Infants are very adept at recognizing familiar voices and learning new ones. Studies suggest newborn babies already know their mothers’ voices and can distinguish between unfamiliar female voices within five months. However, their ability to recognize unfamiliar male voices has been a neglected research topic.

Yu et al. used a visual fixation procedure to gauge the responses of 48 infants, each 4.5 months old, to two male voices. They conducted a similar study in 2019, observing infants at this age could reliably discern unfamiliar female voices.

“We can't ask four-and-a-half-month-olds to make verbal responses or complete computer tasks,” said author Madeleine Yu. “We must infer their abilities from behavior alone.”

The subjects sat before a screen that displayed visual stimuli while recordings of a male speaker played repeatedly until the infants “habituated,” as demonstrated by their diminishing interest. Recordings of a second male speaker were then played. If the children detected a difference in speaker, their “looking behavior” would likely change, as was seen with female voices.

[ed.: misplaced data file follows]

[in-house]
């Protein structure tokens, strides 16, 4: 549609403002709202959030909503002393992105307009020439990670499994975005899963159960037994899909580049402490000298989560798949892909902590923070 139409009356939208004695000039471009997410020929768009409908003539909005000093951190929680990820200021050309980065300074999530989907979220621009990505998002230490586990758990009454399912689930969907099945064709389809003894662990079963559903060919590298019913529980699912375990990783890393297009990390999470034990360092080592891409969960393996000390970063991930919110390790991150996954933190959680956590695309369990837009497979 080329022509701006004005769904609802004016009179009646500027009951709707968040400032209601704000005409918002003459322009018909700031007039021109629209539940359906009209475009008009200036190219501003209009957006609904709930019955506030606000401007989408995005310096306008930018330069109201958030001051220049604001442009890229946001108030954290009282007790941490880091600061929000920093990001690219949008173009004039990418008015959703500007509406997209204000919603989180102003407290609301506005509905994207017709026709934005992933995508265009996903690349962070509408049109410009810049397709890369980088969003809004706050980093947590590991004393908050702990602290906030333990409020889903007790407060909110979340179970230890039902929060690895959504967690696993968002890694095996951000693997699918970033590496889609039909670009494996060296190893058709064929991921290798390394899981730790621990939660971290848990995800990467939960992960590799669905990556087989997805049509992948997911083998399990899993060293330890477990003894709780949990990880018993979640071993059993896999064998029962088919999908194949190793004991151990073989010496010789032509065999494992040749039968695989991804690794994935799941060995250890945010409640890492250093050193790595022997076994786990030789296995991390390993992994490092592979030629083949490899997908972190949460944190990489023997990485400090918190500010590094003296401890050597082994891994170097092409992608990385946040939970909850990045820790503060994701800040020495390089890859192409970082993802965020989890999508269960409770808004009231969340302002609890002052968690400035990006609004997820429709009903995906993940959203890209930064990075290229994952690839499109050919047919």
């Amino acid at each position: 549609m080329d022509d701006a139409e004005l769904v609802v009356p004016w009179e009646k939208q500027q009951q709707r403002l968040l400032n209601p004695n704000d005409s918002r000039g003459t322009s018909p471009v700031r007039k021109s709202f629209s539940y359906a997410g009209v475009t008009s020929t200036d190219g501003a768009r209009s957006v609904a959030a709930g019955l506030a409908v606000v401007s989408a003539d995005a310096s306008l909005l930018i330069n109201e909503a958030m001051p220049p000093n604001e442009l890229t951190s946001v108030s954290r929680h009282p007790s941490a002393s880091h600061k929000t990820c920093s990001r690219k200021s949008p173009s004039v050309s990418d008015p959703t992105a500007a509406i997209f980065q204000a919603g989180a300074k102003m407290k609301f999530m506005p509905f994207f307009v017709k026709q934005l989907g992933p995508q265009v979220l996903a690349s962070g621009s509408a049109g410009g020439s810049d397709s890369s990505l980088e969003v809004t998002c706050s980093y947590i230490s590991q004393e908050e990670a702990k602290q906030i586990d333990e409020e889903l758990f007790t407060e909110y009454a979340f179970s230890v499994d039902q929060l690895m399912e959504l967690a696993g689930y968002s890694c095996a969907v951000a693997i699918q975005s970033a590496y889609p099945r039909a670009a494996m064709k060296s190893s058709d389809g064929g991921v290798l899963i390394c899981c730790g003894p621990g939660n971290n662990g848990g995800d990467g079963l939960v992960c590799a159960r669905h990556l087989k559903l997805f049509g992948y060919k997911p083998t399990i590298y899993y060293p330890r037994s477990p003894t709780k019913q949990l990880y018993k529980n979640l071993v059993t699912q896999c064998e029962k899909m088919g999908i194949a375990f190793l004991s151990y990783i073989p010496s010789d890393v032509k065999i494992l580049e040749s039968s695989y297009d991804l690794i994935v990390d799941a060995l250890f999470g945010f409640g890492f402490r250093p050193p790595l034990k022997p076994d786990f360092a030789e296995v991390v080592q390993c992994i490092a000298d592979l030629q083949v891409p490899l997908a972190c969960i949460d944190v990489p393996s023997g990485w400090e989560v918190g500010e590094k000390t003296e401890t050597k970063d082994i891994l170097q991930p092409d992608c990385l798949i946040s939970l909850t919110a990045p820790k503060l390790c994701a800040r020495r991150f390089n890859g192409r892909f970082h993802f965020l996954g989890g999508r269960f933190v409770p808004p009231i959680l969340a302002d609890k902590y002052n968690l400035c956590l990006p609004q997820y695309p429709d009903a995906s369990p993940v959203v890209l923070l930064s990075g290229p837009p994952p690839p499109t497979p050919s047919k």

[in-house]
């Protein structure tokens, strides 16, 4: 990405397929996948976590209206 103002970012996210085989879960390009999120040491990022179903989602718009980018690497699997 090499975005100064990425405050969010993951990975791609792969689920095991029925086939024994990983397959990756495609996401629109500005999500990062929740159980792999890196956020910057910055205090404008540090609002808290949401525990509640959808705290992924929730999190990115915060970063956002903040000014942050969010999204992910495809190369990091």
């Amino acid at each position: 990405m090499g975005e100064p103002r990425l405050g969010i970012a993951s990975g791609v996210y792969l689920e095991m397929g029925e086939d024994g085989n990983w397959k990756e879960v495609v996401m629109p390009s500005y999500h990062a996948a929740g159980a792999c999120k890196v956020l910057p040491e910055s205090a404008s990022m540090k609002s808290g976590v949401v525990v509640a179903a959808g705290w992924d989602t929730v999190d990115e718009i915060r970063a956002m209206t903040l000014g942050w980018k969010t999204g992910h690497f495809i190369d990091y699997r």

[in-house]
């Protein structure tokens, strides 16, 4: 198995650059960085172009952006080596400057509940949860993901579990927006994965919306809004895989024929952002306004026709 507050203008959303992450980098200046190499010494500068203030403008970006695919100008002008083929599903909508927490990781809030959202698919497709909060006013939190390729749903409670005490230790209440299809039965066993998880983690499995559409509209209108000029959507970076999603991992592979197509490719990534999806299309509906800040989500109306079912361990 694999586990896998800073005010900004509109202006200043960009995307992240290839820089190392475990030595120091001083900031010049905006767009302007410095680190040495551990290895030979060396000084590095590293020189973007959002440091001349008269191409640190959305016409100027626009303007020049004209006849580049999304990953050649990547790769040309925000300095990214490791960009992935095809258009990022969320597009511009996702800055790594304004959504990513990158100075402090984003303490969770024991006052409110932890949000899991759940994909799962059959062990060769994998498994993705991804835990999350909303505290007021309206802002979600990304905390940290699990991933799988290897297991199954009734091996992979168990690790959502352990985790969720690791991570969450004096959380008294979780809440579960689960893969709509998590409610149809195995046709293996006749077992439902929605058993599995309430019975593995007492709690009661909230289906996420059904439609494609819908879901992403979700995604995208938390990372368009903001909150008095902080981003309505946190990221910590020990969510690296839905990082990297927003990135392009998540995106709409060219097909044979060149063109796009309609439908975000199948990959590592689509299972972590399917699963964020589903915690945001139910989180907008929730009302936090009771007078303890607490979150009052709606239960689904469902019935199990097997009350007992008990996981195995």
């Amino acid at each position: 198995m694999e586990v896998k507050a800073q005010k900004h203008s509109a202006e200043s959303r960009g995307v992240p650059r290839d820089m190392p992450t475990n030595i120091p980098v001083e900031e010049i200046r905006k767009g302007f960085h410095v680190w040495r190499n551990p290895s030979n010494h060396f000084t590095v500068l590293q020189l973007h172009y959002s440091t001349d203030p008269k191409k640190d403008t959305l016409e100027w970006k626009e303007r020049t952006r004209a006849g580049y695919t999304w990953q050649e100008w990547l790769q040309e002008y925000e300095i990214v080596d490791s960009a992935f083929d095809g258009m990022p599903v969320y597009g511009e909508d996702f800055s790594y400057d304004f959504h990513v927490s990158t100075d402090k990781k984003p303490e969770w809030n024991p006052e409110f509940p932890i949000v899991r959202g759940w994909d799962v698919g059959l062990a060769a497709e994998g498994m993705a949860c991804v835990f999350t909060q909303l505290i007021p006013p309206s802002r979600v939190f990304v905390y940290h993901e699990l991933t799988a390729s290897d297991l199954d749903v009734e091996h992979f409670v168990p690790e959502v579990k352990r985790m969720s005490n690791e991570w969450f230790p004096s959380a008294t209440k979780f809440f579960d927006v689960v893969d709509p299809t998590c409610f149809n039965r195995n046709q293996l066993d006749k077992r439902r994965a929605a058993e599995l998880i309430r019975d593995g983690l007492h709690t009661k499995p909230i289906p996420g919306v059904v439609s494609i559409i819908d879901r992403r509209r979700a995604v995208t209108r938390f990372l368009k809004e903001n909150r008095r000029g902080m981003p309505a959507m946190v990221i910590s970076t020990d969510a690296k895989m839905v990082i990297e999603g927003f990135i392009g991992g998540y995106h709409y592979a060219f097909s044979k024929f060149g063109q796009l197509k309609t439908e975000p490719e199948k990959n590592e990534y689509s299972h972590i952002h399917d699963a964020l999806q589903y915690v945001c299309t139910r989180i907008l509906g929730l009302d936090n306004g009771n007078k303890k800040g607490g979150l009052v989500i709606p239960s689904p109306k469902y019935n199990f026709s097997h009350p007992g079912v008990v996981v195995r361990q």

“We found no evidence they can tell apart unfamiliar male voices,” said Yu. “This is striking given the infants were drawn from the same population and tested by the same experimenters in an identical task.”

The researchers speculate young infants have increased sensitivity to female voices and suspect their home environments play a major role. Of 46 families who responded, all reported that their infant had a female primary caregiver.

“For years, research with infants used female voices under the assumption that results would be the same with male voices,” said Yu. “Our study contradicts this, and shows we must carefully consider how future research with infants is done.”

Source: “Learning to identify talkers: Do 4.5-month-old infants distinguish between unfamiliar males?” by Madeleine E. Yu, Natalie Fecher, and Elizabeth K. Johnson, JASA Express Letters (2024). The article can be accessed at